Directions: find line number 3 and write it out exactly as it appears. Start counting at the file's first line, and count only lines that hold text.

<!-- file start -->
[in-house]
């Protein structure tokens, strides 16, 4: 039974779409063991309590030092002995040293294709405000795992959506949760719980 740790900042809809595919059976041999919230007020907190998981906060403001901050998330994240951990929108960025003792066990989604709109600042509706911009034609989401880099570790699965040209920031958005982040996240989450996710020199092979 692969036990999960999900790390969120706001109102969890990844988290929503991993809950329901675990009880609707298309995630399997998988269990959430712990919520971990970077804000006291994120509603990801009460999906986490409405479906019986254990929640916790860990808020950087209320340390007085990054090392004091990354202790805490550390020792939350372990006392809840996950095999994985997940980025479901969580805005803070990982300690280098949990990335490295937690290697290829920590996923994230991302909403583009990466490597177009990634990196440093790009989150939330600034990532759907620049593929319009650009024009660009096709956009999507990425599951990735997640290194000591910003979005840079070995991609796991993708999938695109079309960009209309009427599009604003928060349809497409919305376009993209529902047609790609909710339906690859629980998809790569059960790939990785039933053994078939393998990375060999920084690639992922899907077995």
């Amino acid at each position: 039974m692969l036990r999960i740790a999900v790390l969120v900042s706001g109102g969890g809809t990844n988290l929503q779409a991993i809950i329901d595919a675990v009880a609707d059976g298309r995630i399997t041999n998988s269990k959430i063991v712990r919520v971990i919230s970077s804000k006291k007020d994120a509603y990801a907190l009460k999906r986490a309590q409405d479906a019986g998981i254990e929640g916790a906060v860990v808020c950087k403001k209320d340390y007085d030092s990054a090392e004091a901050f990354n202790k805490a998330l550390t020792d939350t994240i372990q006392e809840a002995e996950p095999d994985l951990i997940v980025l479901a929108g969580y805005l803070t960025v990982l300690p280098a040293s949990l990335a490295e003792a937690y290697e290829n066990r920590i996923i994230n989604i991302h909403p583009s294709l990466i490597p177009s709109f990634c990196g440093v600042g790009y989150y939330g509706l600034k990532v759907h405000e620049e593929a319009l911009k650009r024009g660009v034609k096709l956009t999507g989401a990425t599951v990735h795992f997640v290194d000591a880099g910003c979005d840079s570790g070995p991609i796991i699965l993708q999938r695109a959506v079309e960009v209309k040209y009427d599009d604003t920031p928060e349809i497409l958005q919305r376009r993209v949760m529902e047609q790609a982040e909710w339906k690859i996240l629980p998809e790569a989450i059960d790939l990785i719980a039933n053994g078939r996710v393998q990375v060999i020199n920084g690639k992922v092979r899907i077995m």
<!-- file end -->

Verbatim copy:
């Amino acid at each position: 039974m692969l036990r999960i740790a999900v790390l969120v900042s706001g109102g969890g809809t990844n988290l929503q779409a991993i809950i329901d595919a675990v009880a609707d059976g298309r995630i399997t041999n998988s269990k959430i063991v712990r919520v971990i919230s970077s804000k006291k007020d994120a509603y990801a907190l009460k999906r986490a309590q409405d479906a019986g998981i254990e929640g916790a906060v860990v808020c950087k403001k209320d340390y007085d030092s990054a090392e004091a901050f990354n202790k805490a998330l550390t020792d939350t994240i372990q006392e809840a002995e996950p095999d994985l951990i997940v980025l479901a929108g969580y805005l803070t960025v990982l300690p280098a040293s949990l990335a490295e003792a937690y290697e290829n066990r920590i996923i994230n989604i991302h909403p583009s294709l990466i490597p177009s709109f990634c990196g440093v600042g790009y989150y939330g509706l600034k990532v759907h405000e620049e593929a319009l911009k650009r024009g660009v034609k096709l956009t999507g989401a990425t599951v990735h795992f997640v290194d000591a880099g910003c979005d840079s570790g070995p991609i796991i699965l993708q999938r695109a959506v079309e960009v209309k040209y009427d599009d604003t920031p928060e349809i497409l958005q919305r376009r993209v949760m529902e047609q790609a982040e909710w339906k690859i996240l629980p998809e790569a989450i059960d790939l990785i719980a039933n053994g078939r996710v393998q990375v060999i020199n920084g690639k992922v092979r899907i077995m």